Family development theory refers to the systematic changes faced by a family as time passes. A family is a social group includes parents and siblings. The family is sharing similar norms and values which organized them to live together. The family development of Jeanette Walls in the story of The Glass Castle begins from her hard childhood. She had faced a lot of difficulties, during her adolescence, then during her teenage, she faced sexual abuse, ignorance, and extreme poverty. According to Gilmore and Marshall (2013), Jeanette Walls has shed light on the hardship of her life which she tried to hide from the public for years. This biography has become famous and grabbed the attention of people because of a unique character, and challenges faced by a nomadic family. Here we will discuss the family development and cultural dynamics of Walls family.
Jeanette’s family belonged to the American society. They were living in very vulnerable situations in the world where people are enjoying liberty, democracy, equality, and hope. However, the life of Jeanette’s family tells a different story. In this story, the home was absent and living a highly uncivilized and unconventional life. The family development cycle of Jeanette started encompassed in two periods first is from the 1950s to 1970s, while the second period started from 1980s to 2000s. The socio-cultural aspect of Walls life includes their lifestyle, neighborhood, poverty, relationship, social interaction, and leisure, etc. We will focus on her life experiences such as food, cloth, family system, traffic, and social relationship. Transportation and traveling was an important part of the Walls family because of their frequently changing habitats. A nomadic lifestyle and homelessness had adverse impacts on the Jeanette life, however, her mother and brother had enjoyed their lifestyle. According to her mother, on p.288, she stated that she had never found her life boring with her husband Rex Walls. Moreover, when Jeanette and her sister decided to escape from her family and improve their lifestyle, they discussed it with their brother. He didn’t agree to escape with them, because he had no complaint from the life he was spending with his parents and other siblings.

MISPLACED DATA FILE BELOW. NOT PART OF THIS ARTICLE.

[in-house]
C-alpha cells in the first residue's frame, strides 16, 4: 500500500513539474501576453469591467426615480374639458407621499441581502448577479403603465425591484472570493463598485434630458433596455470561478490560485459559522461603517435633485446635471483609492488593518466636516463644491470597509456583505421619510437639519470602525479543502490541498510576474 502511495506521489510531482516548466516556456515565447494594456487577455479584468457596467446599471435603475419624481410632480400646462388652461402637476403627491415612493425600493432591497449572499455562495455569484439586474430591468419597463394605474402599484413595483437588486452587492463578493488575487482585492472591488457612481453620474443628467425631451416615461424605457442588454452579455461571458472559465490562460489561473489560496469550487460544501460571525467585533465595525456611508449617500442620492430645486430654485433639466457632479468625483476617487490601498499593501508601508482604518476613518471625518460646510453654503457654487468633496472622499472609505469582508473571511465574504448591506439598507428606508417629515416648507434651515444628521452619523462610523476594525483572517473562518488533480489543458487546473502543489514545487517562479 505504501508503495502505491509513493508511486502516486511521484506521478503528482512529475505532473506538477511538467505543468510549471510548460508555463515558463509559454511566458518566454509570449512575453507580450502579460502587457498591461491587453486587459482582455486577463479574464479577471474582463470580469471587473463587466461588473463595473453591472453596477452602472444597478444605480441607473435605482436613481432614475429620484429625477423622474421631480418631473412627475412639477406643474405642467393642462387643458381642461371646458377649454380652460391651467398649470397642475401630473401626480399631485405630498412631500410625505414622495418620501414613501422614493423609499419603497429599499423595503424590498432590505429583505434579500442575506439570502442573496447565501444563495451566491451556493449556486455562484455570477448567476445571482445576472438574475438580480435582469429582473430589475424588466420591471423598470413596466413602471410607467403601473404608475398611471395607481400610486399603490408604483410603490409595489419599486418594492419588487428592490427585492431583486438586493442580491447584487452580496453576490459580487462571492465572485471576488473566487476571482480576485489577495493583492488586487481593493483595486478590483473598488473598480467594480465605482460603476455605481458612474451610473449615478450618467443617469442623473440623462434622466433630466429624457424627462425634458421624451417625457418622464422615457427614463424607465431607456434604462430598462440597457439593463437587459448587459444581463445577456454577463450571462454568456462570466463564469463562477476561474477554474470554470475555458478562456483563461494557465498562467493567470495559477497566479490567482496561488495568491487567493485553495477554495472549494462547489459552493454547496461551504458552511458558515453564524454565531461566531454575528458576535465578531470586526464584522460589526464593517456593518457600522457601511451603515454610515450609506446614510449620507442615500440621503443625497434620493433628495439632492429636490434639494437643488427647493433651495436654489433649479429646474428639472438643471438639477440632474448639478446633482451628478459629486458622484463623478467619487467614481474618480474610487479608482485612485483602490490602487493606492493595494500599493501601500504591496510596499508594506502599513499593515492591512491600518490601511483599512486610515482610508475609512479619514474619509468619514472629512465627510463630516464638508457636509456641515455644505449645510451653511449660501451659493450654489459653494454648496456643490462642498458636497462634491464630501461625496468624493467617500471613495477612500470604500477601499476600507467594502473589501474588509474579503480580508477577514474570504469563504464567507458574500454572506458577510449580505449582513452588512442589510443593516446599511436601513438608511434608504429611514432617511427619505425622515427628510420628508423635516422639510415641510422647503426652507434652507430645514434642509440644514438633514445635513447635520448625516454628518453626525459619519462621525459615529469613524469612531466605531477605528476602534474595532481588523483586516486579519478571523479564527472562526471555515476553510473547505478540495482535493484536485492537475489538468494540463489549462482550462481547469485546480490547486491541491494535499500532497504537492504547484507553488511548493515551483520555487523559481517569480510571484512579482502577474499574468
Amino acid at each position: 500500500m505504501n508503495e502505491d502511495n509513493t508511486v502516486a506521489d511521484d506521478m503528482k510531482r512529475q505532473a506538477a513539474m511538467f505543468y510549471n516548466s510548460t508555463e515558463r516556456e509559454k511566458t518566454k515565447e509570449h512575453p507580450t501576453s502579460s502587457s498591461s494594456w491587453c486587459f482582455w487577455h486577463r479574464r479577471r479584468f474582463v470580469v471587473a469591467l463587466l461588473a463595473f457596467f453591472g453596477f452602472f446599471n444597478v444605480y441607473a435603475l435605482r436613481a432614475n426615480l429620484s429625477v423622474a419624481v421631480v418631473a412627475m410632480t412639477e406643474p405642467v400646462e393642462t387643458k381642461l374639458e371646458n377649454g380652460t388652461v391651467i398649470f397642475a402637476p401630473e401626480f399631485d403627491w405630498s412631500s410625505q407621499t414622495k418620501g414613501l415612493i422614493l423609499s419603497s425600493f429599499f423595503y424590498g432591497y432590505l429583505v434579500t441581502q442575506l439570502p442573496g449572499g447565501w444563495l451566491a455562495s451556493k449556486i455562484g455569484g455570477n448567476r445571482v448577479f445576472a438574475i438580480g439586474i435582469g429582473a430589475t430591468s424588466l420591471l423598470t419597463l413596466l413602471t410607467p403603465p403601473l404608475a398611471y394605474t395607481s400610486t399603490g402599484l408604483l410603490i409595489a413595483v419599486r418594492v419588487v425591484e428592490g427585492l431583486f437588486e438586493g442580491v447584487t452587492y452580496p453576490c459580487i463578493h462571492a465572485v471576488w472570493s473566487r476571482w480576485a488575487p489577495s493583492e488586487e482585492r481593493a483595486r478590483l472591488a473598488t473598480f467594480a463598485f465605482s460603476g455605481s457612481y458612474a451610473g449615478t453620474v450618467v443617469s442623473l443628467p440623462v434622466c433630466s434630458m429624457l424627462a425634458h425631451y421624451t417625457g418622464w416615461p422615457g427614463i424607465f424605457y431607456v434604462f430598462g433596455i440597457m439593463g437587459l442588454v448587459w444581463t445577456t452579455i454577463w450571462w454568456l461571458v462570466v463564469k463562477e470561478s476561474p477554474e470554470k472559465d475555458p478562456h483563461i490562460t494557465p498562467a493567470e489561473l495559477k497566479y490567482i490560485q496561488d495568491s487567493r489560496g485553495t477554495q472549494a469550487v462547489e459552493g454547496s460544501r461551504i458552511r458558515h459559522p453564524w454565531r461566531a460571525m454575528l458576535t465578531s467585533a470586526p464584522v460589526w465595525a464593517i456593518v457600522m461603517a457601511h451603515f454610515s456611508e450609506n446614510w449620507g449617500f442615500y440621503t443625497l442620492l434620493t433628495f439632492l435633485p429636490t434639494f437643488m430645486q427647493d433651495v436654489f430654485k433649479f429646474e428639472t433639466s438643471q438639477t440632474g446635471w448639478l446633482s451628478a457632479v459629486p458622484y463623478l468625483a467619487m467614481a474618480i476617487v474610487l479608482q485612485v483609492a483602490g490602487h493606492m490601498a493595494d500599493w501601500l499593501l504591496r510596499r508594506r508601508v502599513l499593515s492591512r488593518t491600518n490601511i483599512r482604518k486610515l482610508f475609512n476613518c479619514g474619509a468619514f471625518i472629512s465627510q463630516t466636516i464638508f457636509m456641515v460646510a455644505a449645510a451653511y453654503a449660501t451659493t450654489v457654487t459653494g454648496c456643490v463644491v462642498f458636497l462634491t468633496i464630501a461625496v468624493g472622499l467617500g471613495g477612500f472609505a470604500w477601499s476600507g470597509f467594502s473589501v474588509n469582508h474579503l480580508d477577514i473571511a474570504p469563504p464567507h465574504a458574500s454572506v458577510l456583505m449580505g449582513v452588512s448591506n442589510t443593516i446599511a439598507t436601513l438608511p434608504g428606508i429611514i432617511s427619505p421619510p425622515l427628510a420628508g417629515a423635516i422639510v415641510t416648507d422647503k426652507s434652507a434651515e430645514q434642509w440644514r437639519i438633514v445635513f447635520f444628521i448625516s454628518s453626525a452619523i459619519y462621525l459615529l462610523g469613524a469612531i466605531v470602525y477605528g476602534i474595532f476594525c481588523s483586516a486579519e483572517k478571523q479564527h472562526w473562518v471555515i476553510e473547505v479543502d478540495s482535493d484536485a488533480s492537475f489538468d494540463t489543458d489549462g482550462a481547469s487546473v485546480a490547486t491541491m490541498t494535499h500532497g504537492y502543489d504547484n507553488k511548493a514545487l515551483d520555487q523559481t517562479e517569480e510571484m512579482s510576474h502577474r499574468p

Her family had adopted a nomadic lifestyle to seek stability which was nowhere achieved. The early age of this family was spent in traveling just for the sake of adventure, they didn’t stay in a place where they had better opportunities to settle.
Mostly they lived in deserts of New York with other nomade families, they worked in the mines, still, they remained homeless. Their children got maturity in the desert and became able to travel. Mr. Walls and her wife enjoyed the adventure of exploring new places and wandering from one place to another in search of a better life. There was no proper sanitation, and the family was facing many health and hygiene issues.
Lifestyle has a great impact on the society where a person is living, Jeanette’s family was extremely poor, lack of social acceptance, and adverse lifestyle. It is our identity and bestows the extent of individualism. Jeanette’s family reflected as an idiosyncratic version of homeschooling. In their neighborhood, there were many rough and tumble children because of extreme poverty and lack of facilities, and uncivilized population. Janet and her siblings have brought up with these kids, so their personalities were highly affected by the company of these children. Even their children were unaware of the religion because they didn’t see religious worships and teachings eye to eye.
However, Marry considered herself as a Catholic Christian. Janet’s father does not know religion, and he was not following religious beliefs truly. On p.127 Walls stated that once her mother told that God knows that your father is a cross which we have to bear so you should not be worried too much about your father. Janet’s mother was very intelligent and visionary, she motivated her children to improve their lifestyle and work hard to improve their lifestyle and eradicate their extreme poverty. However, she was highly careless about her children and she was described as an adventurous and excitement addicted woman. She didn’t help their children to improve their self-esteem. According to this story, Jeanette Walls had struggled in her adulthood and improved her lifestyle from a nomadic family to a settled respectable family. Still, she loved her parents, and she admitted that Rex was an intelligent loving father and a teacher.
Gilmore, L., & Marshall, E. (2013). Trauma and young adult literature: Representing adolescence and knowledge in David Small’s Stitches: A Memoir. Prose Studies, 35(1), 16-38.
Walls, J. (2017). The glass castle: A memoir. Simon and Schuster.